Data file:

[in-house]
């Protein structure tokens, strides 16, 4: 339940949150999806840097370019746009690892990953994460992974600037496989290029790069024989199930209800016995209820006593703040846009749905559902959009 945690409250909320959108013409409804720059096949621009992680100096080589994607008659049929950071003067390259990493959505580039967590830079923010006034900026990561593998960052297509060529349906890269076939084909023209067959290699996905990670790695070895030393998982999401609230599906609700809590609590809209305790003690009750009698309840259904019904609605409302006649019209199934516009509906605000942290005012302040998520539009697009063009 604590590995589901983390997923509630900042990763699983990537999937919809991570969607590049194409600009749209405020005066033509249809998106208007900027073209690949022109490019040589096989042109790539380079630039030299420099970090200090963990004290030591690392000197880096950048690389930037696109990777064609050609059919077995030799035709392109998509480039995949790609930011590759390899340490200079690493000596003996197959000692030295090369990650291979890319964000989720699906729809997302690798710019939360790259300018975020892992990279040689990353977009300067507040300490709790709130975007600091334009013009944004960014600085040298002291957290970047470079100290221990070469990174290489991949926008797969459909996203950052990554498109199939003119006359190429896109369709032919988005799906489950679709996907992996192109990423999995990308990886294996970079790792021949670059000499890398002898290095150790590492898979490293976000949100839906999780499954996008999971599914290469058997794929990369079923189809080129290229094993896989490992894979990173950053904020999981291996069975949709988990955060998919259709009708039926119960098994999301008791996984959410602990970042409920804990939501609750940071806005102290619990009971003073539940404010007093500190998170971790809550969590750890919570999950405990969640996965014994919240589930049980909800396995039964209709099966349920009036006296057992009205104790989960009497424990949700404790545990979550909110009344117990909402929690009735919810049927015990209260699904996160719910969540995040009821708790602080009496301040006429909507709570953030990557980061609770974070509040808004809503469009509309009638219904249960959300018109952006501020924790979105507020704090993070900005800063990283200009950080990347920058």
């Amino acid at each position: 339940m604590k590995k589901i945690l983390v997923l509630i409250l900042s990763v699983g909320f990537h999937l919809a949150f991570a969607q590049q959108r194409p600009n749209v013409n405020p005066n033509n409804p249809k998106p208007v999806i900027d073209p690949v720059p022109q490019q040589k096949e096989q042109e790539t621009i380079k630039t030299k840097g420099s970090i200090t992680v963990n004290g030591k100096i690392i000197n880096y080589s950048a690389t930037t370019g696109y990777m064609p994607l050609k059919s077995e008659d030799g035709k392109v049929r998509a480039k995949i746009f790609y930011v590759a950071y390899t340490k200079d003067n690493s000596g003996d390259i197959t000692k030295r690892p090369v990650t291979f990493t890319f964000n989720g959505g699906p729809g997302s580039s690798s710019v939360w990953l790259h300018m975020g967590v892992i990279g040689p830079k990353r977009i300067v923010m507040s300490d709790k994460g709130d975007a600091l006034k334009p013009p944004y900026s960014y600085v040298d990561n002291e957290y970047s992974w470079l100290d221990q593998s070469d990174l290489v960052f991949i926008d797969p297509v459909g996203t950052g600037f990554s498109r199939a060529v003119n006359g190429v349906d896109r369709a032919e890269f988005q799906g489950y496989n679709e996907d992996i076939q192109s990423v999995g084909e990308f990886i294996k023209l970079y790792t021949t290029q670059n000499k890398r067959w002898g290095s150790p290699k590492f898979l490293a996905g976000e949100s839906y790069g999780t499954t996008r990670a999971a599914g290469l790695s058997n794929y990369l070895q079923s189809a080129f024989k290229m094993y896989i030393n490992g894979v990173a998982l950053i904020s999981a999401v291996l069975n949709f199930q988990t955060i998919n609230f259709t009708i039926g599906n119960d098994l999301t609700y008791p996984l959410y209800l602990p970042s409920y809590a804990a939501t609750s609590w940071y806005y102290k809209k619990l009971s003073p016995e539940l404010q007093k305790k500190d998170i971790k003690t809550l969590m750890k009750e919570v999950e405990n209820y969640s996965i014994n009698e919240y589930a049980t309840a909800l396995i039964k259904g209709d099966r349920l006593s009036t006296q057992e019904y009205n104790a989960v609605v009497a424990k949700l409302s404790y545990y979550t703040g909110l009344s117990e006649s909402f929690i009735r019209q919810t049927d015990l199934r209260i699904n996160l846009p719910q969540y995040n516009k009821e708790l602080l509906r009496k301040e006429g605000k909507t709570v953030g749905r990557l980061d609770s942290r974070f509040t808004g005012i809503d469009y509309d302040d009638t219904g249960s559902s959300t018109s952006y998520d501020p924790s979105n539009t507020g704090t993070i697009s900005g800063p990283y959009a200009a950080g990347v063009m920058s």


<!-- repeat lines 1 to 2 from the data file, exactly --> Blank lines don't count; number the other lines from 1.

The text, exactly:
[in-house]
């Protein structure tokens, strides 16, 4: 339940949150999806840097370019746009690892990953994460992974600037496989290029790069024989199930209800016995209820006593703040846009749905559902959009 945690409250909320959108013409409804720059096949621009992680100096080589994607008659049929950071003067390259990493959505580039967590830079923010006034900026990561593998960052297509060529349906890269076939084909023209067959290699996905990670790695070895030393998982999401609230599906609700809590609590809209305790003690009750009698309840259904019904609605409302006649019209199934516009509906605000942290005012302040998520539009697009063009 604590590995589901983390997923509630900042990763699983990537999937919809991570969607590049194409600009749209405020005066033509249809998106208007900027073209690949022109490019040589096989042109790539380079630039030299420099970090200090963990004290030591690392000197880096950048690389930037696109990777064609050609059919077995030799035709392109998509480039995949790609930011590759390899340490200079690493000596003996197959000692030295090369990650291979890319964000989720699906729809997302690798710019939360790259300018975020892992990279040689990353977009300067507040300490709790709130975007600091334009013009944004960014600085040298002291957290970047470079100290221990070469990174290489991949926008797969459909996203950052990554498109199939003119006359190429896109369709032919988005799906489950679709996907992996192109990423999995990308990886294996970079790792021949670059000499890398002898290095150790590492898979490293976000949100839906999780499954996008999971599914290469058997794929990369079923189809080129290229094993896989490992894979990173950053904020999981291996069975949709988990955060998919259709009708039926119960098994999301008791996984959410602990970042409920804990939501609750940071806005102290619990009971003073539940404010007093500190998170971790809550969590750890919570999950405990969640996965014994919240589930049980909800396995039964209709099966349920009036006296057992009205104790989960009497424990949700404790545990979550909110009344117990909402929690009735919810049927015990209260699904996160719910969540995040009821708790602080009496301040006429909507709570953030990557980061609770974070509040808004809503469009509309009638219904249960959300018109952006501020924790979105507020704090993070900005800063990283200009950080990347920058």